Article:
Monday, April 21, 2008

Flawed report, flawed conclusion

Diana Hamilton and Matthew Litvak --Telegraph Journal
Published Monday April 21st, 2008
Appeared on page A5

The recent decision to terminate early French immersion in New Brunswick is unwelcome news for many New Brunswickers.

The centerpiece of Minister Lamrock's decision was the Croll and Lee report, released in late February. Mr. Lamrock quickly indicated that he liked what he saw in the report. Others were confused; this represented a radical change in direction from previous reports, which called on the government to fix early immersion, not terminate it. So, is this change justified?

We, and a growing number of others, think not, for a variety of reasons. First, the government is ignoring French Second Language (FSL) experts, all of whom have come out against this decision. Dr. Croll and Ms. Lee are not FSL experts. Second, we found many fundamental mathematical flaws that undermine the core recommendations of the report. Following are some of the major ones:

Attrition - ... When calculated properly, there is virtually no difference in attrition between the two programs, and annual attrition (divided over the life of each program) is somewhat lower in early immersion than late immersion.

Success rates - Success rates of the various programs were underestimated in the report. ...

... FSL experts have stated, this change [elimination of EFI] represents a significant lowering of the bar.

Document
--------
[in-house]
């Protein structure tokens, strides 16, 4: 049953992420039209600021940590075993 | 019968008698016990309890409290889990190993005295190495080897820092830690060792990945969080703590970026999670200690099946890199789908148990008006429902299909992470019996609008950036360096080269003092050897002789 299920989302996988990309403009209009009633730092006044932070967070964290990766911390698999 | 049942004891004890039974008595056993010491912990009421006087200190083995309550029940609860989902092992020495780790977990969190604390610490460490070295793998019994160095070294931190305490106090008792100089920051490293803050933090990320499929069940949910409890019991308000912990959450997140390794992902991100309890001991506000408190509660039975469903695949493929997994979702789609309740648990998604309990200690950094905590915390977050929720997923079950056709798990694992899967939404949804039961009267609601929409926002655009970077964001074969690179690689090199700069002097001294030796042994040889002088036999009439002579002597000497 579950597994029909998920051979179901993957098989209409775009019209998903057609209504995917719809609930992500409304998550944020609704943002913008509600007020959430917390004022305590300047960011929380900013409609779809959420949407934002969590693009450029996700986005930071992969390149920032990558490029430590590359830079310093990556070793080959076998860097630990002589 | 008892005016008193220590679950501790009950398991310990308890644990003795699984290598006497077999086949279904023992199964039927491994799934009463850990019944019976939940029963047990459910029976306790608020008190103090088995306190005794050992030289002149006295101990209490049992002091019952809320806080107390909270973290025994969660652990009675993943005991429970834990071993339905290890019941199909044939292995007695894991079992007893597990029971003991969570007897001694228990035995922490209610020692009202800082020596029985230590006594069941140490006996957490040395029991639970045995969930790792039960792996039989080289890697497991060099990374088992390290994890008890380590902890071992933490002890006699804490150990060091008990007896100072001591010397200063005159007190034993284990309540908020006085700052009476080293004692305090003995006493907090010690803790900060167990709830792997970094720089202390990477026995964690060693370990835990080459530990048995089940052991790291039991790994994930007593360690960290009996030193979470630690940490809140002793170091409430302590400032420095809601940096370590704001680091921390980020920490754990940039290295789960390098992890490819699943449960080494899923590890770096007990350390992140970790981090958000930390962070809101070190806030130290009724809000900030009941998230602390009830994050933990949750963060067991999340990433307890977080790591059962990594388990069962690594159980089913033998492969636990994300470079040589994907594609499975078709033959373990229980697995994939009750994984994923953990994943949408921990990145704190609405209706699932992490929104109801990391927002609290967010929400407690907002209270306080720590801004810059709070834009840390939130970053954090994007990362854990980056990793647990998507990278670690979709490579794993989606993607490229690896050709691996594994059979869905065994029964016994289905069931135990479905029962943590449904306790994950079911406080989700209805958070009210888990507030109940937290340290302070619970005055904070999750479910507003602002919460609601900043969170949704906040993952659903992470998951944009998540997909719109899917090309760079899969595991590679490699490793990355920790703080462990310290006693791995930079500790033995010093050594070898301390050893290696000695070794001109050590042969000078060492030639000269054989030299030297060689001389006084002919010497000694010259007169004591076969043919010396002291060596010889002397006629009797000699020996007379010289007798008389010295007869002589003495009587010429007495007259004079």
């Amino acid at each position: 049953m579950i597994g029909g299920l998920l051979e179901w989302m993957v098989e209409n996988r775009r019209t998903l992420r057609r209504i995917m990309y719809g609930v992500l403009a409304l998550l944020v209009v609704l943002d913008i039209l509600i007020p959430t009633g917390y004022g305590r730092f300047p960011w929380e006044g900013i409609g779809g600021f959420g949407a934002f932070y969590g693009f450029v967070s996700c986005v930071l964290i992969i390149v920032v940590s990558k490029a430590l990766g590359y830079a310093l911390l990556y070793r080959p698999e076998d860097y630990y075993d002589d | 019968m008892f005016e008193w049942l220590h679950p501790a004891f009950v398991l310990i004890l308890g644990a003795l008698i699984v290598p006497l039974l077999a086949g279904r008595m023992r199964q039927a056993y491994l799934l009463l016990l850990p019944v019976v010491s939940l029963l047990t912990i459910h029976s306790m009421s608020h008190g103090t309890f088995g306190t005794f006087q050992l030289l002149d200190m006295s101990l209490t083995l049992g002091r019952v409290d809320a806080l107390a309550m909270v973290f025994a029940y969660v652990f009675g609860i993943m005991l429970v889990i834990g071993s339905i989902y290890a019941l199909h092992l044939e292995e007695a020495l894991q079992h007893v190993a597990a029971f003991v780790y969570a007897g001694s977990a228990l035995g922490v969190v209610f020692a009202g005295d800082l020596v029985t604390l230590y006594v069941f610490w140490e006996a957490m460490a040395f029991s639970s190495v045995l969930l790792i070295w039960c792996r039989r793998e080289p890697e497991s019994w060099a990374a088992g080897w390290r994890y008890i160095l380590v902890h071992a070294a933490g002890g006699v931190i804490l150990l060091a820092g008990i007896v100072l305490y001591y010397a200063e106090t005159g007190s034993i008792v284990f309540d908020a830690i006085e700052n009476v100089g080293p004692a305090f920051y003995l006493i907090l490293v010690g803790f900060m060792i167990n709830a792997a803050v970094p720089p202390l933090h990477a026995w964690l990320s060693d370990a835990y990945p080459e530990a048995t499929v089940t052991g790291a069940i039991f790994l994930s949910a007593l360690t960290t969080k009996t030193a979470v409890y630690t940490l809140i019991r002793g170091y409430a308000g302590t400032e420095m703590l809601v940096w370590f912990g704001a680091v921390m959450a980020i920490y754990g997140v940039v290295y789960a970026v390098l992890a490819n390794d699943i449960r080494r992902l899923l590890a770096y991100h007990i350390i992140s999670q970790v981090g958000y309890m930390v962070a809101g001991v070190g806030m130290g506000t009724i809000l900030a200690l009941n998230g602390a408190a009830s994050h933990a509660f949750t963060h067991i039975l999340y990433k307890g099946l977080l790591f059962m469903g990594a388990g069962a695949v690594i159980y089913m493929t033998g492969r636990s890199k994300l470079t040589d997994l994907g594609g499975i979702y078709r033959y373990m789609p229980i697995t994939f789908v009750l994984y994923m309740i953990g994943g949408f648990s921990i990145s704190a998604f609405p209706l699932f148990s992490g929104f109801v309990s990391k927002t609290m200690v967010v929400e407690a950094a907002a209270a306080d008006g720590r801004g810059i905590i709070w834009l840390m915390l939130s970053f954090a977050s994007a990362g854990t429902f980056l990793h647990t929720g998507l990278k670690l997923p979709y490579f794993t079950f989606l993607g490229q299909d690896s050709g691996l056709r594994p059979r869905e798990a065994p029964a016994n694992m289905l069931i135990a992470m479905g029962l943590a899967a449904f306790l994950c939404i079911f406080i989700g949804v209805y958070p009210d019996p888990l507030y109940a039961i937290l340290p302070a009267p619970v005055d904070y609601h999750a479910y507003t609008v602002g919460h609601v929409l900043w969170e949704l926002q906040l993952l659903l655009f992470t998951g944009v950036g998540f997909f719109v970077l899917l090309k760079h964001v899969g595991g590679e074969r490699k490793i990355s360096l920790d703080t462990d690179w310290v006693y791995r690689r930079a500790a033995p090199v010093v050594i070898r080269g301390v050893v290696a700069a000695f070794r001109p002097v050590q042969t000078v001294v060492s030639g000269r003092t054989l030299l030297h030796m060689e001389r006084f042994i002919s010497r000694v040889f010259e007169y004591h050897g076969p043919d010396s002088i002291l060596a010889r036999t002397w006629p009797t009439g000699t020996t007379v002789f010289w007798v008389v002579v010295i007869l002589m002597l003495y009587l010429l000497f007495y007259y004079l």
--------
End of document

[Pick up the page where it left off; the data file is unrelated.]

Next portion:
Costs - Contrary to what the report suggests, early immersion is not sapping resources. ...

... if you look at the percentage of French language funding devoted to the three programs (core, early immersion, late immersion) relative to the number of students in each, late immersion costs about 30 per cent more than early immersion on a per student basis.

Streaming - ... Croll, Lee, and Minister Lamrock seem to miss the important point that streaming only becomes a substantial issue AFTER late immersion students are separated out from the rest.

In conclusion, all of this is not "quibbling over numbers," as Minister Lamrock has said. The errors identified in the Croll and Lee report are so substantial that they undermine both its recommendations, which the Minister has adopted, and public confidence in its objectivity. N.B. taxpayers paid $180,000 for this effort, and we deserve an explanation of how it supports the Minister's decision.

The bottom line is that there is no support among FSL experts for this decision, and the Croll-Lee report does not deliver the required evidence.

Minister Lamrock has stated that his job is to "look at reports - all the information - and make a decision on what's best for all kids." Did he consider Rehorick et al. (2006), written by FSL experts and recommending strengthening early immersion to make it more inclusive? Further, both the Scraba (2002) and MacKay (2006) reports identified problems and recommended changes to improve inclusion, but neither recommended eliminating early immersion, and both opposed a one-size-fits-all approach.

The Graham government is gambling with our children, and they need to demonstrate to citizens that this is a good wager. Simply telling us that everyone who disagrees with them is biased for some reason or another and therefore should not be considered isn't cutting it.

With the weight of expert evidence so heavily skewed against them, we should all be demanding an explanation of what is going on in education in this province.

Our review can be found at

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